Redbox: The Graduate.
MH: Mike really didn’t know exactly what he wanted out of the last shot of Benjamin and Elaine on the bus. But he found the moment—their smiles slowly fading from their faces, the adrenaline wearing off as they ride toward an uncertain future. Mike found that by getting on the bus and sitting with the actors and saying, ‘Think about this feeling’ and ‘Imagine this just happened.’ He let the camera roll. He believed that even if you’ve planned everything in advance, you still have exploring to do. Some directors find that terrifying. Mike was open to discovering something in the moment. That’s another example of the Nichols touch.
Redbox: Catch-22 was the first setback in his movie career, but in recent years its critical stature has risen.
MH: Catch 22 was the first movie where Mike was treated as a giant success. He had an unlimited budget, a huge cast and anything he wanted, he got. Catch-22 is an interesting movie to look at. There are Mike Nichols moments in it and his work with the cast is phenomenal. But I was struck by what Buck Henry said about it later, that when he saw the finished film, he realized that Catch 22 is a set of attitudes, but it doesn’t have a lot of recognizable human behavior. In a strange way, it was the first thing he directed where the material was not an ideal match for him. I still think there is a lot to love and admire in it. When it came out, it was consigned to being in the shadow of M*A*S*H, which had just had beaten it to theaters and was the huge unexpected phenomenon that Catch-22 definitely was not. Since then, regard for the two movies has balanced out a bit.
Redbox: Heartburn, which was based on Nora Ephron’s book about her marriage to Carl Bernstein and stars Meryl Streep and Jack Nicholson.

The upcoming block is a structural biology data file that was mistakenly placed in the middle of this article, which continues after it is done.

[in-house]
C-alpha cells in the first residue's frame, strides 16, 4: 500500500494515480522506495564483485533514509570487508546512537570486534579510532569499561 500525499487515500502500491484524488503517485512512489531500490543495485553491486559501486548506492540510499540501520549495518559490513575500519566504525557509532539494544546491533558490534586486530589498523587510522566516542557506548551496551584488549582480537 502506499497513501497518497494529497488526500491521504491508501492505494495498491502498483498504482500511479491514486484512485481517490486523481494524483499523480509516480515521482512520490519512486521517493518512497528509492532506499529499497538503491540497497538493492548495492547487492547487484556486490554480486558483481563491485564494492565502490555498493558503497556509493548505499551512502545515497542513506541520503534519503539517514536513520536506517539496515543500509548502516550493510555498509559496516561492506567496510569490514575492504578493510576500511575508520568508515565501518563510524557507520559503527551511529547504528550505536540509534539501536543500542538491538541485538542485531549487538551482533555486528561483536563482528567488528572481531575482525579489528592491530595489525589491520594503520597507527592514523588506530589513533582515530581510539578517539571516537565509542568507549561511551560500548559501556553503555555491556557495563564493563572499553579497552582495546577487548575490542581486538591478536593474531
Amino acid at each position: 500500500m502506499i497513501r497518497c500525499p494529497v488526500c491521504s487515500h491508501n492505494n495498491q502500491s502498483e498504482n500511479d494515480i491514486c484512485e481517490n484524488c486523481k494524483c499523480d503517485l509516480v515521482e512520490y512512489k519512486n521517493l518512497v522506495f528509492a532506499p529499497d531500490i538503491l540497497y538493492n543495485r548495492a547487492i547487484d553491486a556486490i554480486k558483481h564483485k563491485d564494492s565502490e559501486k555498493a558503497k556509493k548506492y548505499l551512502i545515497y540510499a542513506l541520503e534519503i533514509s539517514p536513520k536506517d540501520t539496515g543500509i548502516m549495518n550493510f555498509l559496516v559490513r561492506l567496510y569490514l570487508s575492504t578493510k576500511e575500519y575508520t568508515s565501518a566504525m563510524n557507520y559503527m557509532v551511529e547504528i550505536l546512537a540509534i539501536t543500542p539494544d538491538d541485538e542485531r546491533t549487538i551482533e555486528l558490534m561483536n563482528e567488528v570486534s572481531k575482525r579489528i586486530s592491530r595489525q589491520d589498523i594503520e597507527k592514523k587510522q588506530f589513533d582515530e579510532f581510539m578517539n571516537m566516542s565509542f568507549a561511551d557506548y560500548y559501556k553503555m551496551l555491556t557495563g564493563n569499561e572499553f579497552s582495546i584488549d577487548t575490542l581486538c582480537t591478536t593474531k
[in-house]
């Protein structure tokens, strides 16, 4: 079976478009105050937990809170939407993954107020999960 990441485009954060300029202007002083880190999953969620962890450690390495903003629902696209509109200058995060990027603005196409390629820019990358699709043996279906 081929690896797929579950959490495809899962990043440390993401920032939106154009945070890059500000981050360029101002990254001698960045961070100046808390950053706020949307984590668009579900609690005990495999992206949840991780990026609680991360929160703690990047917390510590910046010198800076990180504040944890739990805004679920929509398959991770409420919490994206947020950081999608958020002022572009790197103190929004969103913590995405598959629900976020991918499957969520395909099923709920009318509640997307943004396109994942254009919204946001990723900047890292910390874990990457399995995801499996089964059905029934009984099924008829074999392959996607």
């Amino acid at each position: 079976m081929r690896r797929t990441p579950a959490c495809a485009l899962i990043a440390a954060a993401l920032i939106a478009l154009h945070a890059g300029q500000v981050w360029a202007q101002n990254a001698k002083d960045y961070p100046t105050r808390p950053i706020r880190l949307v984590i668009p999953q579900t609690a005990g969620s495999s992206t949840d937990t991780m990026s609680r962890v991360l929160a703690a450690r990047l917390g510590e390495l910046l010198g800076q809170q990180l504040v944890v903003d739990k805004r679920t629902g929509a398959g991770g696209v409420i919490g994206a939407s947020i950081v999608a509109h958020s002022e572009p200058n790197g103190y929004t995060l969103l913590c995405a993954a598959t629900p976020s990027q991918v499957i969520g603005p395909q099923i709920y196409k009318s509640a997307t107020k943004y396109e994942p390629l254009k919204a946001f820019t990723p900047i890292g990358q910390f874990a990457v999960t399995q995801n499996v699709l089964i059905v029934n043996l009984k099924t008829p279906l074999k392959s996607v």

MH: It’s one of my personal favorites and one that I really think got a raw deal when it opened in 1986. Mike is really in top form with the kind of observational comedy and attention to performance that characterizes his strongest work. Movies are sometimes hostage to the moment they come out. There had been so much press about Ephron and Bernstein’s marriage and divorce and her book about it, and it was very hard for some people to clear that clutter out of their head and appreciate the movie. Thirty-five years later, Heartburn is a movie that deserves a second look. It holds up very well.
Redbox: Working Girl
MH: That was a big success for Mike. It got him an Oscar nomination for Best Director and it was the first of his movies since The Graduate to be nominated for Best Picture. Mike thought that he was making a kind of critique of hard-driving Wall Street capitalist culture and how it can swallow you up, but he was also making what he described as a Cinderella story. It became really clear when the movie came out that the Cinderella story was the more powerful. It has wonderful performances. Joan Cusack and Sigourney Weaver are hilarious and Harrison Ford is a charming leading man. It perhaps wasn’t as biting as the movie that he thought he was going to make.
Redbox: The Birdcage
MH: A lot of Mike’s decisions about what to direct were made in a fairly simple way: Do I believe in this material? Do I like the people I will work with? The answer to all of these was positive. He loved Robin Williams, who was an established comic tornado and movie star. But he also loved Nathan Lane, who was not well known to movie audiences at that point. The Birdcage allowed Mike to do two things that he really loved to do with actors. One is work with a star in a role that is suited to him, and that was Robin, and he loved to elevate someone to stardom by virtue of their talent by putting them in the perfect role, and that was Nathan.
Redbox: What can we learn from Mike Nichols’ story?
MH: On the most basic rags to riches level, it’s a story that ends a lot better
than it starts. That is an appealing American story. For me, one of the most moving things about Mike’s story was from this 20s into his 80s, he found new ways to challenge himself. He never let himself grow weary or cynical about his work or treated it as a way to make money. For any artist, I hope one thing they draw from Mike’s story is the value of evolving as an artist in a way that allows them to stay interested in what they are doing for their entire life. It can be painful and you can be lost and frightened and not sure if you still have anything to contribute. Mike’s story is about fighting through those hard times, and trying to come out of the dark forest and survive.